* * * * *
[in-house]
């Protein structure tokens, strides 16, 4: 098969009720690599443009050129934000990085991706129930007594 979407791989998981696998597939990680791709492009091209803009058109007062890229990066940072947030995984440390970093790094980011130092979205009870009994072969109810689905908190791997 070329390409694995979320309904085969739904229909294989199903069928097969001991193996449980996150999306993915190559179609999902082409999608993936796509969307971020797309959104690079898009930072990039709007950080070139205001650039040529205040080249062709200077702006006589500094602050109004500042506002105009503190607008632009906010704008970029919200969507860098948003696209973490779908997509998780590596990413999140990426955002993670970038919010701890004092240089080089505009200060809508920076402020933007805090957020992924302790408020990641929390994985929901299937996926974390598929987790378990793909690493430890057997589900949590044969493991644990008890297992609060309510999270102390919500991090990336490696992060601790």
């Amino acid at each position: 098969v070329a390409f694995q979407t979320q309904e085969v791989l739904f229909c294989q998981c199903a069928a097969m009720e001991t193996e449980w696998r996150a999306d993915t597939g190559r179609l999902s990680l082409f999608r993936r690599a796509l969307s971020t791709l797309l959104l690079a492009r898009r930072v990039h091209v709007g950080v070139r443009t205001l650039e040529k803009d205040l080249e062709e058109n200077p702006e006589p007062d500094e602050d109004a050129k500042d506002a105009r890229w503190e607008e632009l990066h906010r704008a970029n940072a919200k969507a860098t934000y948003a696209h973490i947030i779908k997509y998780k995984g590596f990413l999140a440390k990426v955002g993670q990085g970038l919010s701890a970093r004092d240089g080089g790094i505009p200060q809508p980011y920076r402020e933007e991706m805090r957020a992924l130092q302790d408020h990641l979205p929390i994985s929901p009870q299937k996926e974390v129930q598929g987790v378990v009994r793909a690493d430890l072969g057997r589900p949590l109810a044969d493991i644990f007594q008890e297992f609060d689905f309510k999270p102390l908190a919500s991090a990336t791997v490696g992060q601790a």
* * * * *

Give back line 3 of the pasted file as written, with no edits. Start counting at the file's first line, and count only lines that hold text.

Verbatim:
């Amino acid at each position: 098969v070329a390409f694995q979407t979320q309904e085969v791989l739904f229909c294989q998981c199903a069928a097969m009720e001991t193996e449980w696998r996150a999306d993915t597939g190559r179609l999902s990680l082409f999608r993936r690599a796509l969307s971020t791709l797309l959104l690079a492009r898009r930072v990039h091209v709007g950080v070139r443009t205001l650039e040529k803009d205040l080249e062709e058109n200077p702006e006589p007062d500094e602050d109004a050129k500042d506002a105009r890229w503190e607008e632009l990066h906010r704008a970029n940072a919200k969507a860098t934000y948003a696209h973490i947030i779908k997509y998780k995984g590596f990413l999140a440390k990426v955002g993670q990085g970038l919010s701890a970093r004092d240089g080089g790094i505009p200060q809508p980011y920076r402020e933007e991706m805090r957020a992924l130092q302790d408020h990641l979205p929390i994985s929901p009870q299937k996926e974390v129930q598929g987790v378990v009994r793909a690493d430890l072969g057997r589900p949590l109810a044969d493991i644990f007594q008890e297992f609060d689905f309510k999270p102390l908190a919500s991090a990336t791997v490696g992060q601790a």